Future of space exploration -Poll
Since the end of the Apollo era, US space policy has been to develope systems for living in space and robotic exploration. The Interntional Space Station has been essential in learning how to construct, live and operate in space as well as be an excellent scientific outpost for research. Robotic missions have seen the farthest galaxies, inner workings of the sun and ventured to most of the planets as well as comets, asteroids and the edge of our solar system. Is this enough, or should we reach farther?
a) Should we maintain the status quo in Earth orbit?
b) Should we colonize and industrialize the Moon and Mars?
c) Should we explore Moon and Mars, but build an outpost near Jupiter?
I choose 'c'
Other, We should establish a life vessel to go out into space with the goal of exploration. That being said I wish we would spend more time fixing our planet and less time trying to explore other stars.
We feel this need because we keep hoping that another viable planet exists because everyone knows we are abusing and killing this one. Secondly we search for intelligent life else where because we've stopped trying to be and encourage intelligent life on our own planet.
1) Our status quo in earth's orbit sucks. The only thing we've polluted more than the ocean is the space around our planet.
2) We don't need homes on the moon or mars. Both are overrated and too far to be well connected. Neither is viable or self-sustaining.
3) Outpost near Jupiter may be viable if one of the moons has water but it is too far to be well maintained fromm Earth.
We should spend the billions on cleaning the ocean, solar energy, feeding the starving masses and providing genetic medication to millions dying around the globe.
Narrator: When deep space exploration ramps up, it'll be the corporations that name everything, the IBM Stellar Sphere, the Microsoft Galaxy, Planet Starbucks.
Lockheed Martin just opened their space simulation facility for the new Orion spacecraft. The facility is located in Lockheed Martin’s Waterton Facility in the foothills s.west of Chatfield Reservoir. Orion was designed for mulitple missions carrying a crew of four beyond Earth orbit, including the Moon and Mars. Apollo is the only other spacecraft designed and built to travel beyond Earth and Orion the only one ment for deep space and Mars.
More at AviationWeek article - 3.24.11
Later, an option of adding more crew and removing capabilities was made so it could carry astronauts just to orbit and back if nessisary. Current administration plans claim to want it as an emergency lifeboat for the International Space Station, with the Russian Soyuz and possibly SpaceX Dragon capsules handeling crew launch/return, but this will probably result in cancelling Orion.
What should be done with this spacecraft?
NASA Administrator Charles Bolden is an idiot
Sen. John D. Rockefeller (D-WV) intends to subpoena NASA. He and Sen. Kay Bailey Hutchison (R-TX) released a letter saying such June 23rd that also stated,
(-snip from Aviationweek.com 07.24.2011-)http://www.aviationweek.com/aw/gener...&channel=space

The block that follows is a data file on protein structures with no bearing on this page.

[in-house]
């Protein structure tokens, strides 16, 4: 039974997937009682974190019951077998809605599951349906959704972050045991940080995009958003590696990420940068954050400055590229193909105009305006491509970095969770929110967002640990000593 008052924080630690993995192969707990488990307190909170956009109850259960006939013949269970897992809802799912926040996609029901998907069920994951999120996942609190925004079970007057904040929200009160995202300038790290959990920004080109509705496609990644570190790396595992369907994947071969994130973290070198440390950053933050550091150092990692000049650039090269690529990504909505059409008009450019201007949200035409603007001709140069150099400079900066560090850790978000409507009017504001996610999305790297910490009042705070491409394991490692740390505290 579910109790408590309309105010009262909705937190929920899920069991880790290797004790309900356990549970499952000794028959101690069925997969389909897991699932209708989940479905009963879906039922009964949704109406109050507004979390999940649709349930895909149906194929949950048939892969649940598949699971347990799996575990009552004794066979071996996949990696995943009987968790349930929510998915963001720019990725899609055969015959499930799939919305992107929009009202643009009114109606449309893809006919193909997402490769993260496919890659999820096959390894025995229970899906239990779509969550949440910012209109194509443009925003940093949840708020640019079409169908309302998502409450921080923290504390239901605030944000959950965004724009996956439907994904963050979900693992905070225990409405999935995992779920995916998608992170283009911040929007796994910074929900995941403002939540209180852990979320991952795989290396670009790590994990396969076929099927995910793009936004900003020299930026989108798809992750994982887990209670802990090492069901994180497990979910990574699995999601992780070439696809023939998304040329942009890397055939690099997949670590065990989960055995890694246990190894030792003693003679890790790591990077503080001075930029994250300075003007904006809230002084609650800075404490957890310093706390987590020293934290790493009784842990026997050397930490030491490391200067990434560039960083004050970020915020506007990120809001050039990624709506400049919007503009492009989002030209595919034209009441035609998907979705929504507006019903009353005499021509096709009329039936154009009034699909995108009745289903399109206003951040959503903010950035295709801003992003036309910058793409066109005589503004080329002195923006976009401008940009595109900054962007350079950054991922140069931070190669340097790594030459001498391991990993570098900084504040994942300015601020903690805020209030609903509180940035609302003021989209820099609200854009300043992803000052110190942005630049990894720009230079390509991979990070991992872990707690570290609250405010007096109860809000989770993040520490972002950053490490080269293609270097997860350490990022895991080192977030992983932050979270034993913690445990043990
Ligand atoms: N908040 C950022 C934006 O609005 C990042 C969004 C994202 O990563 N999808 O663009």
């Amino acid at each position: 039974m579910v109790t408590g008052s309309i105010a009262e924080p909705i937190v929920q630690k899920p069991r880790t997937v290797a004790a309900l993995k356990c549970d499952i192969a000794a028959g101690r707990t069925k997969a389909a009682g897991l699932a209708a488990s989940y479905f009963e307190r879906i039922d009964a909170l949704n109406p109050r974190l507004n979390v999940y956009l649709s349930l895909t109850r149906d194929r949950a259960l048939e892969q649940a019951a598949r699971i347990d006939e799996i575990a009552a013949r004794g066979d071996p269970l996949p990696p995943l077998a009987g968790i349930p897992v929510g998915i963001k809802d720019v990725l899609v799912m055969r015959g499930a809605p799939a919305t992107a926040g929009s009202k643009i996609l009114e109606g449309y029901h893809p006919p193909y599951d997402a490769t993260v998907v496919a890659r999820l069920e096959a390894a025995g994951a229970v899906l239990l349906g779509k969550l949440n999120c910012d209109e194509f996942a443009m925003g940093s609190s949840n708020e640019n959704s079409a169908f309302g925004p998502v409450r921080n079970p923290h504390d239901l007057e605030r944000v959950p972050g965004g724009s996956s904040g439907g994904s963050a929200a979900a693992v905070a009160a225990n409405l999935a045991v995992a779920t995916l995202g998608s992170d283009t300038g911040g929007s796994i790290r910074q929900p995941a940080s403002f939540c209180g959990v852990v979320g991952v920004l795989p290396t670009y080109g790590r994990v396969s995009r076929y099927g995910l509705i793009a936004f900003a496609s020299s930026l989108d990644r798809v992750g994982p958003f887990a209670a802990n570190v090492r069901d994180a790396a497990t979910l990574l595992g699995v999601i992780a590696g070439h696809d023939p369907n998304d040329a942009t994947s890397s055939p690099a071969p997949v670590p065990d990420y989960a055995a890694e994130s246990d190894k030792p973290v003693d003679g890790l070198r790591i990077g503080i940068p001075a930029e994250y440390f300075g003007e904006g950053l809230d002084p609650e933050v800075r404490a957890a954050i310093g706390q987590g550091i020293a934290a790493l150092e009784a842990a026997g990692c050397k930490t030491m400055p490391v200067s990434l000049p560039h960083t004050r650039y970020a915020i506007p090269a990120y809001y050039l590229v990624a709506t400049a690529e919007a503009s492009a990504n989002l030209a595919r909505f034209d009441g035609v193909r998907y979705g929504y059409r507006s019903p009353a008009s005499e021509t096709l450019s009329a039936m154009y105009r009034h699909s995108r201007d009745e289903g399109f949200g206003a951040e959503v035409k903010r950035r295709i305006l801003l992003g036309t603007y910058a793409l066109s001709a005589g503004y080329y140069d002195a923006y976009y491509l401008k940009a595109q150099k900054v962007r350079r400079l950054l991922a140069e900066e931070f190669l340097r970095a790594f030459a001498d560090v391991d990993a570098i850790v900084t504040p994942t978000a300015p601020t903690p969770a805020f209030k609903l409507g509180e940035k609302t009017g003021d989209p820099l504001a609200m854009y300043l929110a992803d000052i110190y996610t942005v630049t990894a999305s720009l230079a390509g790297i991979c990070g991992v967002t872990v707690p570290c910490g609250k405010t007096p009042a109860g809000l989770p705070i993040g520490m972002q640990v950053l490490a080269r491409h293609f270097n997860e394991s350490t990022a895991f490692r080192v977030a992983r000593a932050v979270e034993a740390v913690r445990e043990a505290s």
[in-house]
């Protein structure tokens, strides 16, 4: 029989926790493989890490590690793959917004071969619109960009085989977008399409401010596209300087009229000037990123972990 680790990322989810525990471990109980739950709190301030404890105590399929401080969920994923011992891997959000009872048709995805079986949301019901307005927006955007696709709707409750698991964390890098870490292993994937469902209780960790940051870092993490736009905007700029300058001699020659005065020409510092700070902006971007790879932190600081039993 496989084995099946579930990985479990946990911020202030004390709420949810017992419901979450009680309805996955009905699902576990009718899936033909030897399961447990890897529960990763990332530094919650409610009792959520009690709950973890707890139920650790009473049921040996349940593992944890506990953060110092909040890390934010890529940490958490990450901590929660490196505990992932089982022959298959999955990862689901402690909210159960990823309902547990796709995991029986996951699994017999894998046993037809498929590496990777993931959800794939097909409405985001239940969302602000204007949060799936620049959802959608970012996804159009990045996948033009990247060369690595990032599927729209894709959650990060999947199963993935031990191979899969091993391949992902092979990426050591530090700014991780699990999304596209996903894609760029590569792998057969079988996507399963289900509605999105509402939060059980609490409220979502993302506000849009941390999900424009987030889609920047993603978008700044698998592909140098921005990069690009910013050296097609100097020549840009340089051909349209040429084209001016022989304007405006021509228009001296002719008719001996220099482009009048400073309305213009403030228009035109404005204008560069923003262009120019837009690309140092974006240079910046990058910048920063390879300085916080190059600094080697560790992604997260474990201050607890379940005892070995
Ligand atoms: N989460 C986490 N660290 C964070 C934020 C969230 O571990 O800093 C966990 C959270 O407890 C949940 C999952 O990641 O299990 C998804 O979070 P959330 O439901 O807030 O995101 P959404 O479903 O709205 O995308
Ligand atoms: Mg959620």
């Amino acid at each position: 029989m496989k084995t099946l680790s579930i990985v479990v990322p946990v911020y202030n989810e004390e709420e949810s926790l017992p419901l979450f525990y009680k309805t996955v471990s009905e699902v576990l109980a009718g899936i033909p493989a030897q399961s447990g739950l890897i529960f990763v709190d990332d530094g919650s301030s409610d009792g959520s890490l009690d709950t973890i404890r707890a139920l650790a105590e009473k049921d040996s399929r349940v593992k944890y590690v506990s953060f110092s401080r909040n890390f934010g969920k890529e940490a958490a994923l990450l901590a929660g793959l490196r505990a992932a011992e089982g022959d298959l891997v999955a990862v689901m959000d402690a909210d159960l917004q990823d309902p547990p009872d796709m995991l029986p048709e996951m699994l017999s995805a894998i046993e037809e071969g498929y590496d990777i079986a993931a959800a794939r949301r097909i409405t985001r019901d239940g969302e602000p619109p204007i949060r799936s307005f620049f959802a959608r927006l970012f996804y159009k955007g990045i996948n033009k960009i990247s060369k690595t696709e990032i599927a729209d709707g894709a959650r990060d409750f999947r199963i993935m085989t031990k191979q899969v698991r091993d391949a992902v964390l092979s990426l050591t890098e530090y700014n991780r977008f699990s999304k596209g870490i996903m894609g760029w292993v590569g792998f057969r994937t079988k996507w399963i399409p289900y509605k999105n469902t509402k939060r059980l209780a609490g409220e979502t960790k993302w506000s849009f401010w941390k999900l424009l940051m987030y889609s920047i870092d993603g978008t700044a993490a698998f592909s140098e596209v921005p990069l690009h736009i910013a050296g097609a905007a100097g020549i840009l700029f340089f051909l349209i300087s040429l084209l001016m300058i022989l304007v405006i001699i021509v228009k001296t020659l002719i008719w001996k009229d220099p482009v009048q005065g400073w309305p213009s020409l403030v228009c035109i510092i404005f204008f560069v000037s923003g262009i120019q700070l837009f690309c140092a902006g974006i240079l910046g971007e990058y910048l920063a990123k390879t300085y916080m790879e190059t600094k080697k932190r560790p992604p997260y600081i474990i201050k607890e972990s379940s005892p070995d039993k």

"...NASA, they wrote, “has repeatedly refused to provide documents the Senate Commerce Committee needs to conduct appropriate oversight of your agency.” Among those documents are “at least 19 separate drafts of a report” required under the NASA Authorization Act of 2010 that “may contain important information about the data and analyses NASA has relied on to comply with the 2010 act’s space launch system and crew vehicle requirements.
“As the Senate committee responsible for developing NASA’s policies and authorizing its expenditures, we also have the duty to make sure that NASA is spending taxpayers’ dollars in accordance with the law,” Rockefeller and Hutchison say. “In the process of conducting this legislative oversight, the committee has the right to any information that will aid us in understanding how and whether NASA is implementing the 2010 act.” ..."
The space launch system, or SLS, is the replacement super-heavy lifting rocket to replace the Space Shuttle. Administrator Charles Bolden earlier told Congress that such a rocket could not be completed on time or within budget. This is a lie. His alternative plan is to use the remaining Shuttle engines for the main stage of the SLS. They're no longer in production, with only enough remaining for test flights and maybe one actual flight. After that, he proposes an incredibly expensive, all-new engine development program and flight tests to replace it.
Additionally, he's proposed a competition to replace the solid boosters (white sticks), including liquid boosters using AJ26 engines from California's Aerojet. These engines are also planned for the small TaurusII rocket contracted to deliver supplies to the International Space Station. Likewise, there's a limited number of AJ26s (old, refurbished Soviet engines) that will likely all be used by the TaurusII program (using a Ukranian main stage). Itself questionable because that company, Orbital, blew up the last two NASA satellites and the next planned launch is being reviewed.
An alternative is to use slightly tweeked RS-68 engines for the main stage of the SLS. They were developed years ago off the Space Shuttle engines, like Bolden plans to do again, and have been in production for the DeltaIV rocket.